Blumenthal calls for background checks to buy ammo - Hawaii News Now - KGMB and KHNL

Blumenthal calls for background checks to buy ammo

Posted: Updated:
NORWICH, CT (WFSB) -

Another senseless shooting is giving gun control supporters another example to point to as they make their case in their quest for gun law changes on a national level. But with the recent shooting in Norwich, mental health is also being called into question.

Norwich officers were called to the Cedar Glen Apartments on Cedar Road about 2:45 p.m. after a man who was armed expressed suicidal thoughts to dispatchers. When officers tried to talk to Jason Razzino, 30, he fired several shots and hit Jonathan Ley, a 14-year veteran, four times.

Following the shooting of Ley, an 11-hour standoff began and in the end, Razzino was found dead in his bathtub from a self-inflicted gunshot wound to the head.

However, there were warning signs, according to officials. Razzino posted a series of disturbing messages on Facebook leading up to his suicide.

On Dec. 21, Razzino wrote "Ready to just off something." On Dec. 25, he posted the message, "I can honestly say this was the worst xmas ever ... Happiness seems 2 b an illusion at this point."

U.S. Sen. Richard Blumenthal said he wants legislation that would require instant background checks for the sale of gun ammunition. He is expected to take up the proposal once Congress reconvenes.

"They can be done in 30 seconds," he said. "The vast majority are, and they would prevent people who should not have ammunition or firearms from actually buying it."

This would be in addition to the national push to ban assault weapons. But, Blumenthal admits there's one slice of the demographic that continues to slip through the cracks.

"We need to have a strategy on mental health," he said.

Razzino and Adam Lanza are not believed to have any previous arrests. It is unknown if the weapons used by Razzino were purchased legally, while many of the guns Lanza used belonged to his mother.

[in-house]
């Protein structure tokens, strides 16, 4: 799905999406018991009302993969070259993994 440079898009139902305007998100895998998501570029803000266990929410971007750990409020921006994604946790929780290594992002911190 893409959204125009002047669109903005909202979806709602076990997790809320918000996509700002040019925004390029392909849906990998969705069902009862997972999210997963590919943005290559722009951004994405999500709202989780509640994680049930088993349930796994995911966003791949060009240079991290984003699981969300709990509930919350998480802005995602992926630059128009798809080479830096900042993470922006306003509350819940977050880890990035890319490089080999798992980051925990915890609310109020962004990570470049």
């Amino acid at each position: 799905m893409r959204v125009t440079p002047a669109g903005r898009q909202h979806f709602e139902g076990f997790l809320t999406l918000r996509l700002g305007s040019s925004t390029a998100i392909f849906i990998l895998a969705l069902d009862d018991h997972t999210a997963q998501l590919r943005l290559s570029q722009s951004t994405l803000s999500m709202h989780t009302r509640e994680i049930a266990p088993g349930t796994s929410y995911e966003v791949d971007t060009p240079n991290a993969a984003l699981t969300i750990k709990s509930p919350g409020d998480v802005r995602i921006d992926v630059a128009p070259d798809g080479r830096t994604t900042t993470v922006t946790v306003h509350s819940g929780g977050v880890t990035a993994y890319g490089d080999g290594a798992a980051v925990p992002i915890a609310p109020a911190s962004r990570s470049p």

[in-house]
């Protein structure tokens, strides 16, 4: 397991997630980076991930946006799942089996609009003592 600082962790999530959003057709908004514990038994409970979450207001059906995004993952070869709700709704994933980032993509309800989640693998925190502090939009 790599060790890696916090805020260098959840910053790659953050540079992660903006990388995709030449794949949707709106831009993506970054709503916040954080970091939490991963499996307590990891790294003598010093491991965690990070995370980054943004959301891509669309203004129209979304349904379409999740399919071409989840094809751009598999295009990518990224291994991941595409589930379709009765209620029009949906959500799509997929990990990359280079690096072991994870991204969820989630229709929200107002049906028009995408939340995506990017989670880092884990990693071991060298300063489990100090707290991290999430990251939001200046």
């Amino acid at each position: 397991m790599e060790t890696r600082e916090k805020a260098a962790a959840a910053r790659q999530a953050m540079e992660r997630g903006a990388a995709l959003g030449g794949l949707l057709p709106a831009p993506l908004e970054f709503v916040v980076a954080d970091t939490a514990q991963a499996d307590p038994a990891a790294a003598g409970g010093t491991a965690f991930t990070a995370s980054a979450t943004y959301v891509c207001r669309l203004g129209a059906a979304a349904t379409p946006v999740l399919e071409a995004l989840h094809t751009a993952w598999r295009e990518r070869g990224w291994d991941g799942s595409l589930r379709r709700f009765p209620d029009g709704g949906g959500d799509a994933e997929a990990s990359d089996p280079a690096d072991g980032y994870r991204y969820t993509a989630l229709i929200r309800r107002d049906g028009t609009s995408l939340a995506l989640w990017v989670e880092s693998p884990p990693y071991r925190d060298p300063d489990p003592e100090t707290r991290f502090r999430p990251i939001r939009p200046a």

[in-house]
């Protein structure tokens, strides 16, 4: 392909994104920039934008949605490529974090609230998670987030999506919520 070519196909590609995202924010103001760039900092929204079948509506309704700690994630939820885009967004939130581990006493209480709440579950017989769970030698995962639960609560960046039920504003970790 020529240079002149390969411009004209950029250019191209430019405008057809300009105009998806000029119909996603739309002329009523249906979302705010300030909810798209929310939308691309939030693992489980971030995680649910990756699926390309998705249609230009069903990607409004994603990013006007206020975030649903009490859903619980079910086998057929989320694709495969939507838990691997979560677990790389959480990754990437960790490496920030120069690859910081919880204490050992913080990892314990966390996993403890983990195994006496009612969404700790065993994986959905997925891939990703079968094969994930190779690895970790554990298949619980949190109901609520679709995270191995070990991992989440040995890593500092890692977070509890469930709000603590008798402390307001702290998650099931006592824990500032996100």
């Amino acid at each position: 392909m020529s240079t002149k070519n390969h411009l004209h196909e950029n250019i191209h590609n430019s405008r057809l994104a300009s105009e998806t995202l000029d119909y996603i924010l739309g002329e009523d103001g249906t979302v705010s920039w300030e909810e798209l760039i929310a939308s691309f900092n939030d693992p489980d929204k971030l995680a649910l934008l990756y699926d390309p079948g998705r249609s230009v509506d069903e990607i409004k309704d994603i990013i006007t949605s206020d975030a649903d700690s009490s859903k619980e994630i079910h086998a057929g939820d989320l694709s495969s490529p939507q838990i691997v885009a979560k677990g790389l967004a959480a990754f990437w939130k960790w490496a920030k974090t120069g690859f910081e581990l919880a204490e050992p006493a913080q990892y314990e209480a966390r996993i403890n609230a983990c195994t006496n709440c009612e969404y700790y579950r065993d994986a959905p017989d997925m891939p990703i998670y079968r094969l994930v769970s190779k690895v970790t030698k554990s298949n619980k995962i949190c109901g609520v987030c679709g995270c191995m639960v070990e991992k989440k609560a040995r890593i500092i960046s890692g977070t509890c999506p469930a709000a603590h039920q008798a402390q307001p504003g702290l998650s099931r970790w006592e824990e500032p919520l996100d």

Lanza, 20, shot and killed his mother while she slept at her home before he went to Sandy Hook Elementary School and killed 20 children and six adults on Dec. 14. He killed himself as police made their way into the building.

Since the two incidents, people want to know how to keep guns away from a disturbed person who has previously been a law-abiding citizen.

"The identification of people and the diagnosis of them is often hobbled by insufficient resources or attention, so we need to have a strategy on mental health," Blumenthal said.

Since the Newtown school shooting, Blumenthal has introduced gun law proposals that would include background checks on ammunition purchases, a national assault weapons ban and restrictions on high-capacity magazines. He is expected to propose other anti-gun laws in the near future.

"This proposal is one piece in a larger strategy that has to include mental health initiatives," Blumenthal said.

However, opponents such as Connecticut Citizens Defense League President Scott Wilson said those measures are toeing a very fine line.

"Without infringing on the rights of gun owners or potential gun owners, it's very hard to determine where you can draw the line on these things," he said.

The Connecticut Citizens Defense League has joined up with gun groups from 26 other states to stop the ban on any firearms.

"It's not stopping the criminals from getting what they want to get anyways," Wilson said. "All it's doing is making more expensive for law abiding citizens to be able to go in and purchase the types of ammunition."

Eyewitness asked Wilson how he'd filter out those that may have malicious intentions.

"It's very hard to tell or look into the future what someone is capable of," he said.

Copyright 2013 WFSB (Meredith Corporation). All rights reserved.

Top Stories

Related Content:

Updated:

West Hartford police will pickup guns at residents' homes130 guns, 20,000 rounds of ammunition found in Farmington homeSources: Gun store had federal firearms license pulled after raidMalloy creates panel More>>